The Secret Party

Entry by: Corone

18th March 2016
The Secret Party

I’m nervous, but Adeline is so excited she’s skipping a little as we get out of the car. I can head the beads of her dress shimmy with her as she moves. I’m not too sure about leaving the car here. It’s a sketchy area, but these days, what part of Chicago isn’t? Gangsters and guns, booze runners and hookers. I’m about to check I’ve locked the car door again when Adeline slides an arm through mine.

“Come on Jack,” she smiles at me, “loosen up sweetie, it’s going to be a party.”

It’s a warm night, so I’ve left my coat at home but I’m still hot in my jacket and tie. Adeline only has a light shawl that has slipped away from her bare shoulders. I consider offering her my jacket but I suspect she’d only chastise me for being old fashioned. It’s just the way I was brought up I suppose, I’m not that used to flappers and jazz music. The war is still a recent memory for me, even though some want to blot it out with dancing and parties. Not that I don’t find Adeline’s excitement a little infectious.

Arm in arm we walk around to the back of the building, following another couple who look as inefficiently clandestine as we do. When we reach the imposing metal door, I’m not quite sure what to do. I’ve never been to one of these places before. But Adeline is looking at me expectantly and I don’t want to look a fool. I knock sharply on the door and a small grill opens so quickly I nearly jump.

“Password,” says a deep voice from inside. He is clearly a gangster, and probably has a gun. Adeline seems to think the same, but for her that’s just exciting. I know the password but my mind goes blank for a moment.

“You a cop?” the voice asks accusingly.

“No, I, erm, its ‘Tumbleweed’,” I stammer.

The man behind the door giggles to himself. “I’m just screwing with you man,” he says as he throws a heavy latch and opens the door for us. Adeline punches me on the arm playfully, but hugs me a little tighter. As we walk through, the doorman doesn’t seem so scary. He’s actually quite small, and smiles welcomingly as we pass by. I do note that he’s carrying a gun though.

“Quit worrying Jack,” Adeline says as we walk down a short corridor. I can hear the music even before the next door is opened. Low deep jazz, full of life and sound. When we open the door it hits us hard. At one end of the room is a ten piece band, with a woman singing passionately into the microphone. Couples fill the dance floor, twisting and turning like something has just let go inside them. Those who can’t find space to dance are by the bar, some have only come here for that anyway. Somehow, drinking alcohol just doesn’t feel like a crime, and everyone here appears to agree. However, I don’t think the police will be fooled by the barman serving it in tea cups.

I’m looking at the bar to see about getting us something to drink. But Adeline’s eyes are wide and she takes both my hands.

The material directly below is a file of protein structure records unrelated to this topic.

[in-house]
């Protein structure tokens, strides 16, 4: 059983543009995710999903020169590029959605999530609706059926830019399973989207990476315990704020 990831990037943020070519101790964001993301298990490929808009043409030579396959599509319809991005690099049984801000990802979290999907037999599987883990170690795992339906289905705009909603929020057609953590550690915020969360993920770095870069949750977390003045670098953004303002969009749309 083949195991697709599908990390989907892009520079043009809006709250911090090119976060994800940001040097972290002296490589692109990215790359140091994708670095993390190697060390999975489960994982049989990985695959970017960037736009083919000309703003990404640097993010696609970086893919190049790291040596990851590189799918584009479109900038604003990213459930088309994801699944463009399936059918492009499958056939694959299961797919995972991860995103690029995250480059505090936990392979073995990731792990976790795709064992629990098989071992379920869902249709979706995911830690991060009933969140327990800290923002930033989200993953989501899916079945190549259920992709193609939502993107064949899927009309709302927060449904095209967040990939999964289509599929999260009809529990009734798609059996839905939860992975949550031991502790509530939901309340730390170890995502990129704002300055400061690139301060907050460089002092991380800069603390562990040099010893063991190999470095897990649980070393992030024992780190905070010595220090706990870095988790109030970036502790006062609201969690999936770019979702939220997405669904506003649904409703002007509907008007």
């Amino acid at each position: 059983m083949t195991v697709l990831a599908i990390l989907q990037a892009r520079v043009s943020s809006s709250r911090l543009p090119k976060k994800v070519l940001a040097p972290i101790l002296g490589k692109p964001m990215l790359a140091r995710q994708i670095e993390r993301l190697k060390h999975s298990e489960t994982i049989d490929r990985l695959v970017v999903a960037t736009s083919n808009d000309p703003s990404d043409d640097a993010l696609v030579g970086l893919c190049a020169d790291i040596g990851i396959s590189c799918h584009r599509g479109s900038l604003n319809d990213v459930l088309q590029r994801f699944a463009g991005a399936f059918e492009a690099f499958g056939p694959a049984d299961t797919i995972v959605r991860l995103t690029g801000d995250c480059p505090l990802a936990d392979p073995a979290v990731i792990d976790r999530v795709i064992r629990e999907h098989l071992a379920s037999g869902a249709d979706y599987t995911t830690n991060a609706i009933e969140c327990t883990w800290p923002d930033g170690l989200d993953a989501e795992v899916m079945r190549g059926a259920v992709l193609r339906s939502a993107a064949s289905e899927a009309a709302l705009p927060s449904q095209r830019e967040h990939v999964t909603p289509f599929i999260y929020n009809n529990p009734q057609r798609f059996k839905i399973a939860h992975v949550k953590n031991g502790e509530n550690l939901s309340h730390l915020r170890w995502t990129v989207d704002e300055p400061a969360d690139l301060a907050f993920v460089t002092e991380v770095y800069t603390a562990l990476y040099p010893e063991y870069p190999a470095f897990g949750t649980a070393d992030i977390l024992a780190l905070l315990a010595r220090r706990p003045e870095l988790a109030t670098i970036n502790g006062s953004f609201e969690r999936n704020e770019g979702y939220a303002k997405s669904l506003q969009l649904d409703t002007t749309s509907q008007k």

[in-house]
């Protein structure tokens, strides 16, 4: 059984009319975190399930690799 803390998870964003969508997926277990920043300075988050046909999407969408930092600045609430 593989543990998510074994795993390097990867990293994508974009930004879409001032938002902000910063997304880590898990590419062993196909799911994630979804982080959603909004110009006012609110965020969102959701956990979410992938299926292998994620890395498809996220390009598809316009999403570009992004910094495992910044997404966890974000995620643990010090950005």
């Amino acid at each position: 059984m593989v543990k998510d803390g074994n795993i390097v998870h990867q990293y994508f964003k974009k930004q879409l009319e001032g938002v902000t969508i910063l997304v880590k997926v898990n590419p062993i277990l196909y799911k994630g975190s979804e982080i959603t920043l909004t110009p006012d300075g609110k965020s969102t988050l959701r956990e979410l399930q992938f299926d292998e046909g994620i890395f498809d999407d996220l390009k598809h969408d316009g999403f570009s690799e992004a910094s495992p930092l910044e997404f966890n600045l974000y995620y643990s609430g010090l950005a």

“Oh no Jack. You’re coming dancing!”

I shake my head but I’m smiling. Adeline lets her shawl fall off and she makes me take off my jacket and hat. I feel a little undressed, but plenty of the men here are not even wearing a tie.

The band kicks into another rhythm, and the foxtrot turns into a charleston, although a few are doing the lindy hop. Adeline is kicking her heels and as I take her hand we spin around each other. I’ve never quite seen what she sees in me. I’m an accountant, a little boring and old fashioned where she loves to be at the centre of the party. But there is one thing I can do, and that’s dance. In moments we are laughing together and losing ourselves in the music. It is almost as if we are alone here, among the noise, the laughter and the crowd.

Adeline looks like she could go on all night, but eventually I need a rest. After all, I’ve been the one swinging her around for most of the night. We both fall into two spare chairs nearby, and Adeline takes my hand, not wanting to break the physical connection.

“Do you want a drink?” I ask. She nods and mouths ‘water’. It’s my turn to grin at her. “If we’re coming to a place like this, you’re getting whiskey or gin!”

“Then make sure there is a lot of tonic in it,” she laughs.

I’m halfway to the bar when there is the sound of a gunshot. The music stops dead and everyone turns to see the cop at the door who has fired into the air.

“This is a raid,” he yells, and the room erupts. The police really want the people running the joint, but they’ll arrest anyone who takes their fancy. I look for Adeline and glimpse her for a moment as the crowd surges for the exits. I’m pulled along with the flow but fight my way to the wall and work my way around. After what seems an age, I see her again, pulled towards me in the human tide. We reach and grab each other’s hands then let the surge take us.

We burst out into the Chicago night, breathless but still running. We get two streets away before we stop, panting for breath against a wall, the excitement still buzzing through us both. I’m wondering about going back for my jacket and hoping my car hasn’t been towed. But when I catch Adeline’s eyes she laughs and swings her arms around my neck. She kisses me and I gently turn us around and slide my arms around her waist.

“That was quite an evening,” I say when we pause. “But your shawl and my jacket...”

Adeline takes my chin in her hand and looks me right in the eyes.

“Jack. You and I can go back to that cop infested speakeasy back there for a ten dollar jacket and a five dollar shawl. Or you could take me home and we could have ourselves a secret party of our own.”

I smile and kiss her again. It was a never my favourite jacket anyway.